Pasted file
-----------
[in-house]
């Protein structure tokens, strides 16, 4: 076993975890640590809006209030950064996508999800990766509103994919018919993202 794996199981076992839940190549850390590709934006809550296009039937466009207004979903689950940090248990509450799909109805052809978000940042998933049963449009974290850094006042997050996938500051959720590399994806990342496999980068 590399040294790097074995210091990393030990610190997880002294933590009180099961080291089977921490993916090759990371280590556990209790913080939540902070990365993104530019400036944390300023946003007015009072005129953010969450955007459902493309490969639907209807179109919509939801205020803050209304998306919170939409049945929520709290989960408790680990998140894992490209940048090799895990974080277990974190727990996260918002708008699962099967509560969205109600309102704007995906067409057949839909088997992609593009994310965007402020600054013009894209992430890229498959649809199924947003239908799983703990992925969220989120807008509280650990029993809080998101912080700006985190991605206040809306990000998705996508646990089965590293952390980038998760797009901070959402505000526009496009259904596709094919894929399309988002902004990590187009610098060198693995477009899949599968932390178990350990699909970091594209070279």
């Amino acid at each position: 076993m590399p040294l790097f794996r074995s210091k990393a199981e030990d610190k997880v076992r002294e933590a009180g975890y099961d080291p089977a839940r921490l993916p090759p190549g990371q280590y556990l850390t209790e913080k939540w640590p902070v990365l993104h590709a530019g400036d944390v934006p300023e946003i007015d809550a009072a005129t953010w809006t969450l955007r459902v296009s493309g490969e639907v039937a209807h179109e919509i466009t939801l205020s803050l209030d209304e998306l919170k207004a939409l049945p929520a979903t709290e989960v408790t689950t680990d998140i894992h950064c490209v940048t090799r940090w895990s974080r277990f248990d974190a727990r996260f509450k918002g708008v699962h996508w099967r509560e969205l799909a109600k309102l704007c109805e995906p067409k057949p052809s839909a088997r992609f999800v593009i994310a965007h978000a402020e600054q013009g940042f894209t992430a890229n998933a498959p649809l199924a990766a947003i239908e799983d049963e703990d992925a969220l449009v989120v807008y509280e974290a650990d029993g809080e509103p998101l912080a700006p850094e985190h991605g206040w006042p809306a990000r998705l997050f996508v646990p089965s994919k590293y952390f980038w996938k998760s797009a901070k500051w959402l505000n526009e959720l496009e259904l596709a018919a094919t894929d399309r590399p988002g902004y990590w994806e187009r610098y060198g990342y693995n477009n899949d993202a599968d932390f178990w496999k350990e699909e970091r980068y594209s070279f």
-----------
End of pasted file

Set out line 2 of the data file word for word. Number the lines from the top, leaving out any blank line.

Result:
């Protein structure tokens, strides 16, 4: 076993975890640590809006209030950064996508999800990766509103994919018919993202 794996199981076992839940190549850390590709934006809550296009039937466009207004979903689950940090248990509450799909109805052809978000940042998933049963449009974290850094006042997050996938500051959720590399994806990342496999980068 590399040294790097074995210091990393030990610190997880002294933590009180099961080291089977921490993916090759990371280590556990209790913080939540902070990365993104530019400036944390300023946003007015009072005129953010969450955007459902493309490969639907209807179109919509939801205020803050209304998306919170939409049945929520709290989960408790680990998140894992490209940048090799895990974080277990974190727990996260918002708008699962099967509560969205109600309102704007995906067409057949839909088997992609593009994310965007402020600054013009894209992430890229498959649809199924947003239908799983703990992925969220989120807008509280650990029993809080998101912080700006985190991605206040809306990000998705996508646990089965590293952390980038998760797009901070959402505000526009496009259904596709094919894929399309988002902004990590187009610098060198693995477009899949599968932390178990350990699909970091594209070279």